Adventures or adventure games refer to a specific genre of computer games . The main principle of adventure is an underlying story. By exploring and solving puzzles, this story is experienced in the adventure. Depending on the design of the game elements, the transition to action adventure or role play can be fluid. Adventures are almost always single player games.
Text adventures present the actual game events in text form and either do not use graphics and sound effects at all or use them as additional illustrative elements. The communication between the player and the game takes place via a text parser . Instructions are entered in natural language on the keyboard or (as in some titles by Legend Entertainment, for example ) are put together from existing text modules and then interpreted by the computer. So you look for your way through the fictional world with the help of commands like “Talk to the host” or “Take your sword”.
The first known game of its kind was Adventure by William Crowther and Don Woods . Crowther had developed the original version (a virtual cave tour without real play elements) for his children in 1972 and published it in the Arpanet in 1975 or 1976 ; Woods converted the program into a game by adding puzzles and fantasy elements. The game, later also known as ADVENT and Colossal Cave , is now the first known adventure game and gave the genre its name. A large part of the adventures developed in the following five years were developed at universities and followed the content requirement of Adventure , to find treasures in an area to be explored. At first, text adventures were an American domain; the first European adventure was the Acheton , developed in Cambridge in 1978 , with 403 rooms the most extensive adventure in the world at the time. Acheton's authors , including Jonathan Partington, made their development environment freely accessible. Partington was later at Cambridge University tutor to Graham Nelson , who revived the text adventure genre under the name Interactive Fiction in the 1990s. The first adventure game that did not take place in a cave system was the Haunt , developed at Carnegie Mellon University in 1979 , which relocated the game principle of the treasure hunt to an old mansion and for the first time introduced a noteworthy background story. However, there were also earlier representatives such as Wander (around 1974). The first adventures for the new home computers was published by Scott Adams , who brought the first commercially available adventure game to the market with the game Adventureland, which he began selling in 1978 . The US company Infocom was known in the 1980s for its text adventure games, in particular the Zork series . Other companies of the time were Adventure International (founded by Scott Adams), Sierra Online , Level 9 and Magnetic Scrolls .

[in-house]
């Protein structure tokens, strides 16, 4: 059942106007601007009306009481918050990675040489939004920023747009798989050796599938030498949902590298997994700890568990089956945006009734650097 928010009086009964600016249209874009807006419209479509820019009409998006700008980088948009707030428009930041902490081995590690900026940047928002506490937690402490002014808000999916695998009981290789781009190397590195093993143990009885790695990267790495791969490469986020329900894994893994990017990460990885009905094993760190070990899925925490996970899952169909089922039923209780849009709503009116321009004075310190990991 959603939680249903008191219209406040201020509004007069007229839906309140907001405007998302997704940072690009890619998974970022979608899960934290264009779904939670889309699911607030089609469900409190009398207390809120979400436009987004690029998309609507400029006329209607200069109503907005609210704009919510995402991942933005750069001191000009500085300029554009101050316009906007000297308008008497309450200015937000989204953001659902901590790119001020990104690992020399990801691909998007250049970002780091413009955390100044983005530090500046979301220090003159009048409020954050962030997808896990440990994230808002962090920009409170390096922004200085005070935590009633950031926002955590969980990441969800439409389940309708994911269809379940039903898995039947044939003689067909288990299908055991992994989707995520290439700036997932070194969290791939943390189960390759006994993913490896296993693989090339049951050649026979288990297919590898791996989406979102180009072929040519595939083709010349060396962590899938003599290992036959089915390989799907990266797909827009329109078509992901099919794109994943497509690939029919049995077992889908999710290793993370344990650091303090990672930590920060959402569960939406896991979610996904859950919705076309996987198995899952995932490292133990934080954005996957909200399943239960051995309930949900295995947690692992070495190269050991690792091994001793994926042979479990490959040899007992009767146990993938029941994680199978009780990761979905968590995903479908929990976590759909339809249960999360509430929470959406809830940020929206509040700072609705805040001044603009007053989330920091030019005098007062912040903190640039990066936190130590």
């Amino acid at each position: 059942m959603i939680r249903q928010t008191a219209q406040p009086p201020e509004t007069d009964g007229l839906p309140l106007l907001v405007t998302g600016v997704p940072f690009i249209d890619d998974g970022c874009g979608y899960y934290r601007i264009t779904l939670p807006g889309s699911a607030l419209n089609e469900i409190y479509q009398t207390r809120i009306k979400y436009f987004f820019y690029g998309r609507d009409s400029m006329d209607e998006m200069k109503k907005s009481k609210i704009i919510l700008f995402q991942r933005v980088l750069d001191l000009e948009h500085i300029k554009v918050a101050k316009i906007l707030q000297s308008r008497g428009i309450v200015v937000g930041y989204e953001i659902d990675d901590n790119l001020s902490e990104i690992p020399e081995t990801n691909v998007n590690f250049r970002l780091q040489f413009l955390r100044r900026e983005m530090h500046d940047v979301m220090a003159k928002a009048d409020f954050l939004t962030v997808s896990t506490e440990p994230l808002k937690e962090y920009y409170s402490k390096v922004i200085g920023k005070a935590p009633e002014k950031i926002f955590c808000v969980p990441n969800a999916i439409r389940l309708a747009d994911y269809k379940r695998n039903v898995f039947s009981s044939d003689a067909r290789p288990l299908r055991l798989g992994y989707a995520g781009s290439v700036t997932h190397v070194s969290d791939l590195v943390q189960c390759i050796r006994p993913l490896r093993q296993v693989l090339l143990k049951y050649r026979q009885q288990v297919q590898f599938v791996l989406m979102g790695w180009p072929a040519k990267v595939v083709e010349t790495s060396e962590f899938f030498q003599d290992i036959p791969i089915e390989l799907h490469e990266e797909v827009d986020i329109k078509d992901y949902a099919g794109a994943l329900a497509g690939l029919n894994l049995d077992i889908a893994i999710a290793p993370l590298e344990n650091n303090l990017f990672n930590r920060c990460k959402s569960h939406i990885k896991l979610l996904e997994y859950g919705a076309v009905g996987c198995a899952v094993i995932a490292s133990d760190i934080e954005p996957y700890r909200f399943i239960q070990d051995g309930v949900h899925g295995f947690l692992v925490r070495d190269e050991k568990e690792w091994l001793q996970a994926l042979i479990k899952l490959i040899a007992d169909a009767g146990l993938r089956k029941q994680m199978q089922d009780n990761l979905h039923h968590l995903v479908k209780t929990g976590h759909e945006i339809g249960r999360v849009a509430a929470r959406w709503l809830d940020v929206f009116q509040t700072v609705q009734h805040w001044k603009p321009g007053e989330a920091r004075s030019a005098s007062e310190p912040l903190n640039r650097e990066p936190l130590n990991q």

In 1980, the newly formed company published "On-line System" (later Sierra On-line ) of the couple Ken and Roberta Williams with Mystery House the first adventure with graphic elements, but not limited to simple line drawings. In a playful way, it was still a hybrid form in which the images were mainly used to better visualize the surroundings. After a few more titles of the same style, the company finally achieved its breakthrough in 1984 with King's Quest : For the first time, the player was graphically represented in an adventure game by a character that he could navigate through the virtual environment with the help of the arrow keys. Apart from navigating the character, the interaction with the computer worked as before: for each interaction, text commands had to be entered via the keyboard.